0
$\begingroup$

I have a dataset of 1000+ records. In this dataset, I have two categorical features, Ticket-Label and Survived. Ticket-Label has 54 unique categories and Survived has 2 categories. The chi square test for the features, gives a chi value of 766.59 with a p-value of 0.011. So according to test the two features are dependent but is it so? Could the test be wrong? I am a little skeptical since the number of categories are high for Ticket-Label

$\endgroup$
0
$\begingroup$

Chi-square tests in the presence of both a large amount of data and many possible categories or levels are notoriously unreliable. Large chi-square values can be inflated due to, e.g., cell frequencies in the two-way cross-tab that are small (or zero) relative to expected counts and the test's extreme sensitivity to sample size.

A simpler test on your raw data before collapsing levels might be to run an ANOVA and use the resulting F-test as a directional indicator for dependence. First, transform Survived into a zero-one dummy variable and use it as the target or dependent variable. A multiple group comparison test such as Student-Newman-Keuls might be useful in gaining insight into contrasts between the 54 levels of Ticket-Label.

You could also run a logistic regression and examine the odds-ratios.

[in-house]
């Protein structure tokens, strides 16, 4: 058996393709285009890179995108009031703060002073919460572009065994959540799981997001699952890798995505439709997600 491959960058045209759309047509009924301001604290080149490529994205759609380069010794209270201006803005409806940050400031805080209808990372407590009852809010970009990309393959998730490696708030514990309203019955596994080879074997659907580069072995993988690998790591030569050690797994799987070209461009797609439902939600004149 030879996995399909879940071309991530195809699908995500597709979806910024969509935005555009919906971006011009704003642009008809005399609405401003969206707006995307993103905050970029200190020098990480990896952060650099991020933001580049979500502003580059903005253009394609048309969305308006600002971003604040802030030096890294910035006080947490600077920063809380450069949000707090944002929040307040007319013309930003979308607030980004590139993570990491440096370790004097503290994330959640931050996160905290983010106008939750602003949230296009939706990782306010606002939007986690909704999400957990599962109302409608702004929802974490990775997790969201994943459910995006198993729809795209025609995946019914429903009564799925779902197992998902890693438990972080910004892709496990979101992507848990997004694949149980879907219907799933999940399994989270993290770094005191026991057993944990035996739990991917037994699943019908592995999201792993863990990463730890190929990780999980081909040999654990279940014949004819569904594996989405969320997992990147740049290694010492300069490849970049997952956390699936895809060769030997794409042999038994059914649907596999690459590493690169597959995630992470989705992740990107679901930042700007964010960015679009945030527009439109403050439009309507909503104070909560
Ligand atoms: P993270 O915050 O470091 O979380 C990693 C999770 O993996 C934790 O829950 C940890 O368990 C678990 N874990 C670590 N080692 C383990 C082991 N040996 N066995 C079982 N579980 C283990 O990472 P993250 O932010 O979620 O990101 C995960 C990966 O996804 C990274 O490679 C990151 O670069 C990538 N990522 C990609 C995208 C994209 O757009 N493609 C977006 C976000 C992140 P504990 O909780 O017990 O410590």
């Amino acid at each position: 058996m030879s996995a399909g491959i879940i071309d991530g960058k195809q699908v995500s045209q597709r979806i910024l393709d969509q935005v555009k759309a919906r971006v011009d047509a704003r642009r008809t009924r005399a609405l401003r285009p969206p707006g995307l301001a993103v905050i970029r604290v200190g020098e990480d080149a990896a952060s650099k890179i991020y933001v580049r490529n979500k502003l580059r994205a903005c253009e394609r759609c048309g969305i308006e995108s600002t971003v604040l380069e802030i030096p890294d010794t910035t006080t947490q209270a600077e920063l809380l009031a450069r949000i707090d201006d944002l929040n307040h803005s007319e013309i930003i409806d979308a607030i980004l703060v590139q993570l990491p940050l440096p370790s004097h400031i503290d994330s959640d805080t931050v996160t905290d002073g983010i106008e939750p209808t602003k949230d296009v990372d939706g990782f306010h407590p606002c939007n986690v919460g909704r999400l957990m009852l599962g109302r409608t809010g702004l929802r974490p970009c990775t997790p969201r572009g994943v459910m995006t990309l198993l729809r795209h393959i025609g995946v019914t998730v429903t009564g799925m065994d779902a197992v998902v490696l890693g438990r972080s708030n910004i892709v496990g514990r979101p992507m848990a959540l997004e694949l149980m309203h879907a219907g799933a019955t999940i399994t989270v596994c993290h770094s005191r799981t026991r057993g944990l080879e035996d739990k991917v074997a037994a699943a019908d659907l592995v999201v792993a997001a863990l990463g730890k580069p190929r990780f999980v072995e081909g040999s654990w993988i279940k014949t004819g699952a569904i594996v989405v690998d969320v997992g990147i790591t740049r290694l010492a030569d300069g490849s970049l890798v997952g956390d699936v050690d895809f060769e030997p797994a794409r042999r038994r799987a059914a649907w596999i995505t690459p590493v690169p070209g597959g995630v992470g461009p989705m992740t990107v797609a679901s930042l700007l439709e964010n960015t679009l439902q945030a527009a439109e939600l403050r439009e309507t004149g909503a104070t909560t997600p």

If one can motivate it and it doesn't negatively impact any downstream analyses, collapsing redundant levels of a categorical variable is rarely a bad idea.

$\endgroup$
1
$\begingroup$

This p-value represents the probability that ALL 54 categories have the same average survival rate vs there is at least one category that has a different one. As a general rule, you are right, the more categories you have the more likely to have one with at least different average survival rate even by pure chance! This is logical.

Is there a way that you could maybe merge some of these categories together? That could make the test a bit more reliable

$\endgroup$
  • $\begingroup$ Thank you for the advice @Vasilis. I'll try merging some of the categories. :) $\endgroup$ – Rishi Sharma Jan 20 '19 at 17:25
  • 1
    $\begingroup$ This answer seems to state that the chi-square is more likely to reject even when the null is true simply by increasing the number of categories. I don't think this is the case; as long as the counts are large enough that the chi-squared approximation is suitable, the overall type I error rate should be approximately the nominal rate. [If the number of categories is such that there are many small expected values, there may be an issue, but it's a problem of small expecteds rather than inherently in the number of categories] $\endgroup$ – Glen_b -Reinstate Monica Jan 21 '19 at 3:20
  • $\begingroup$ I used the expression “as a general rule” without saying anything about the large enough counts. As the number of categories d tends to number of observations n then the observations per category n/d tends to 1 and so smaller fluctuations could make the null hypothesis to be rejected and in real world applications, the assumptions of normality could be more questionable. The OP said 1000+ observations and 54 categories which translates to ~20 observations per category and to my mind at least, this is not the case of large enough counts per category. $\endgroup$ – Vasilis Vasileiou Jan 21 '19 at 6:25

Your Answer

By clicking “Post Your Answer”, you agree to our terms of service, privacy policy and cookie policy

Not the answer you're looking for? Browse other questions tagged or ask your own question.